Warning Signs That Your Mutual Fund Is Too Expensive

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Mutual funds are a great way to invest in the markets. They allow you to diversify your holdings with a small initial investment. The costs you pay for a mutual fund has a huge impact on the rate of return you earn. Nothing is more frustrating than to find out that your earnings have been “eaten up” by fund costs. Use these tips to reduce the cost of your mutual fund.

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The impact of taxation

For starters, keep in mind that the largest “cost” of owning a mutual fund is annual taxation. Your mutual fund may incur taxes on three types of transactions:

  • Interest income on bond holdings
  • Dividend income on stocks
  • Capital gain taxes on securities sold for a gain

A quick word on capital gains: Investors are taxed on realized gains. A realized gain means that you have a buy and a sell of a security. If you buy IBM common stock at $30 a share and the stock now trades at $60, you have a $30 per share unrealized gain. The unrealized gain is not taxed.

Fund tax-deferred investments first

Generally, “retirement plans” are tax deferred. That means that the investor is not taxed until dollars are withdrawn (presumably for retirement income). Try to maximize your investments in tax deferred investments first- then invest addition dollars in funds that are taxed each year.

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Sales charges

Many funds have a sales charge (or sales load). This charge compensates an investment advisors for selling the fund and monitoring the investment for a client.

Sales charges can really cause confusion for investors, because the charge can be assessed in many different ways. You can pay the charge on the front-end (when dollars are invested) or on the back-end (when you withdraw dollars).

Take the time of review your funds summary prospectus. You can download this document from the fund’s website. Here’s an example for American Fund’s Washington Mutual stock fund- a fund that’s been around for years. The prospectus will compare the total sales charges you’ll pay, based on a variety of scenarios.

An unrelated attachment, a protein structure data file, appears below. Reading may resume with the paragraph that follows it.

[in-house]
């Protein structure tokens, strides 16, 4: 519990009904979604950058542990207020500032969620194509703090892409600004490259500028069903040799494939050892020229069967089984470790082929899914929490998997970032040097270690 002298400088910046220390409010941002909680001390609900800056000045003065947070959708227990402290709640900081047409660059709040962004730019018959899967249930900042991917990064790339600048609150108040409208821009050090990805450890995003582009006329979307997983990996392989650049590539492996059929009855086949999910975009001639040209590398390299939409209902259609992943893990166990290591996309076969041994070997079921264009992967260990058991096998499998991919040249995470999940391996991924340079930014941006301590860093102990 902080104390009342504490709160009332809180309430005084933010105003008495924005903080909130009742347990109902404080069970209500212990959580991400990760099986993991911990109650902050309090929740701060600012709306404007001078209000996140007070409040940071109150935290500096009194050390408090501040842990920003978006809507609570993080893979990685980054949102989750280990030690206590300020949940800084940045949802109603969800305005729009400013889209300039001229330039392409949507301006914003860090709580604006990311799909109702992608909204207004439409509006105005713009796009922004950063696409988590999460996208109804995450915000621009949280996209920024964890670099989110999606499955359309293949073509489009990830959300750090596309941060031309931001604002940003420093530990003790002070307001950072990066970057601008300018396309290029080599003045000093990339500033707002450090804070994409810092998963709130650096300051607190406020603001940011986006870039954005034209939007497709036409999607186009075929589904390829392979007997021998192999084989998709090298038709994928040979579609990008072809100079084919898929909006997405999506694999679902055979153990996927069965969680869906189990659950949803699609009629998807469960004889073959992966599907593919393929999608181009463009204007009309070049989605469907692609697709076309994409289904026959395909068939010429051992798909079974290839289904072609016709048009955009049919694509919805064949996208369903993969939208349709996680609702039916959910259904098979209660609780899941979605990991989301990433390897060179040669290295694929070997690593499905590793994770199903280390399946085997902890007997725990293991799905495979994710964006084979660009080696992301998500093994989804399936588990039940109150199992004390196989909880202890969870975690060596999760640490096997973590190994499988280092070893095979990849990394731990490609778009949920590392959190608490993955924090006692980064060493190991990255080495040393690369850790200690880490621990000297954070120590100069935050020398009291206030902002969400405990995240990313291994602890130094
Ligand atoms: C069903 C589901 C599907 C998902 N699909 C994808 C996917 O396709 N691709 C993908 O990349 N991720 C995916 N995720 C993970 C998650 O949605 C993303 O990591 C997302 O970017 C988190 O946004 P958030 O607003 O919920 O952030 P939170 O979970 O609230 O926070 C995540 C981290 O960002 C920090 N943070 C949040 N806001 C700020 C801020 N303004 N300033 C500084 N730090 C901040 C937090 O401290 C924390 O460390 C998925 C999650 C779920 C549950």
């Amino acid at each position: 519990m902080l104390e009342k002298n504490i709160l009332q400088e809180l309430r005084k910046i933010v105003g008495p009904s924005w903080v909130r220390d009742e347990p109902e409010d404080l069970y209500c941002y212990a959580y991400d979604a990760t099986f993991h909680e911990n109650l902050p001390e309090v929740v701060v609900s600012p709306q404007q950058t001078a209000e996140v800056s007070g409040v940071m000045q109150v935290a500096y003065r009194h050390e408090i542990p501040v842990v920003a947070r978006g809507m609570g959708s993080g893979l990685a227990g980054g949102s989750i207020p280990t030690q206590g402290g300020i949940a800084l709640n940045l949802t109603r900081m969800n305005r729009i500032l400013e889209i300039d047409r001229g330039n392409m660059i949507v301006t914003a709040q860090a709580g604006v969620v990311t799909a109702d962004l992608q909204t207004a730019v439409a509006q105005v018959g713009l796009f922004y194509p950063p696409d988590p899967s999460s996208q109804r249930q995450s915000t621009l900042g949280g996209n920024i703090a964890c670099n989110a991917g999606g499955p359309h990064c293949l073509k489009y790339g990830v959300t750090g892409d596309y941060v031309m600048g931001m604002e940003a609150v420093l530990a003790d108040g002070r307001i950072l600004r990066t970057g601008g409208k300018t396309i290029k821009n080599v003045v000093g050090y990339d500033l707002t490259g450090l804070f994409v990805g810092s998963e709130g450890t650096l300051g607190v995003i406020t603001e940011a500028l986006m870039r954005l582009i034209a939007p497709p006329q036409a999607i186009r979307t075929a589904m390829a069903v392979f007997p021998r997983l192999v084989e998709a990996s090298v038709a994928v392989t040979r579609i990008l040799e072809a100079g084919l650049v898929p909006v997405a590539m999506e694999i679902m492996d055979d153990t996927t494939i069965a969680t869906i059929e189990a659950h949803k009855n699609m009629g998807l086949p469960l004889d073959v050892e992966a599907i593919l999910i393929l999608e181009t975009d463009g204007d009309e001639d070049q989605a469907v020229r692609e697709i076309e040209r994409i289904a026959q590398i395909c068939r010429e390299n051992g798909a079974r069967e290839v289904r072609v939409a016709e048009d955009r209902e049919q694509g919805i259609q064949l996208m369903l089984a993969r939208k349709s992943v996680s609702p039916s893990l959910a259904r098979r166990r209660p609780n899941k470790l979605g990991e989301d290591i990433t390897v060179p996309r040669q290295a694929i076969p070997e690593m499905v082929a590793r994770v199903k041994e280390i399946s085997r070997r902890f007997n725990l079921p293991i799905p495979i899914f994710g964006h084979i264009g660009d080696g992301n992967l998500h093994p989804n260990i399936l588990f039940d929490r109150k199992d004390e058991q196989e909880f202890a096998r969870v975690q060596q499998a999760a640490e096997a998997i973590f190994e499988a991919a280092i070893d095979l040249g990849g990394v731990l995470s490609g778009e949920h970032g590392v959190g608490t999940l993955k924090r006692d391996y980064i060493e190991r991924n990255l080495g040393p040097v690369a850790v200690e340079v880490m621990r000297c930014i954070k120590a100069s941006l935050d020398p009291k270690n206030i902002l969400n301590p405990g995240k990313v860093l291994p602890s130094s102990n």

If, for example, you plan on holding the fund for 7 years or more, you may find that the back-end load decreases to nearly zero. This is intentional: The sale charge is set up to encourage the investor to hold the mutual fund over the long term.

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Annual expenses

As the name implies, annual expenses are charged to manage the mutual fund each year. This expense pays for the analysts, accountants, lawyers and other admin staff.

This brings up another area of confusion. Many funds are “no-load’ mutual funds. They do not require a sales charge. However, nearly all mutual funds charge an annual expense. The amount of that expense can vary greatly.

The annual expense lasts forever- as long as you own the fund. So, the dollar amount of that expense has a huge impact on your rate of return over the life of the fund. Again, check the summary prospectus for the annual expense amount- and how that cost compares with similar funds.

Using breakpoints

A breakpoint is a quantity discount. You earn a breakpoint by investing in a particular fund family. American Funds, for example, is a fund family that manages dozens of mutual funds. If you choose to diversify your holdings by using a variety of American Fund products, you will receive a discounted sales charge.


Finally, consider using Morningstar for your mutual fund research. This site has great information on all aspects of mutual funds- including the impact of taxes on the rate of return of your fund.

Use these tips to make smart decision about the cost of your fund. These decisions will help you minimize the cost of your mutual fund. Those decisions can have a massive impact on your earnings over time.

How have you handled your decisions about mutual fund investing? I’d love to hear from you.

Ken Boyd

St. Louis Test Preparation

Author: Cost Accounting for Dummies, Accounting All-In-One for Dummies, The CPA Exam for Dummies and 1,001 Accounting Questions for Dummies

Co-Founder: accountinged.com

Email: ken@stltest.net

Website: stltest.net


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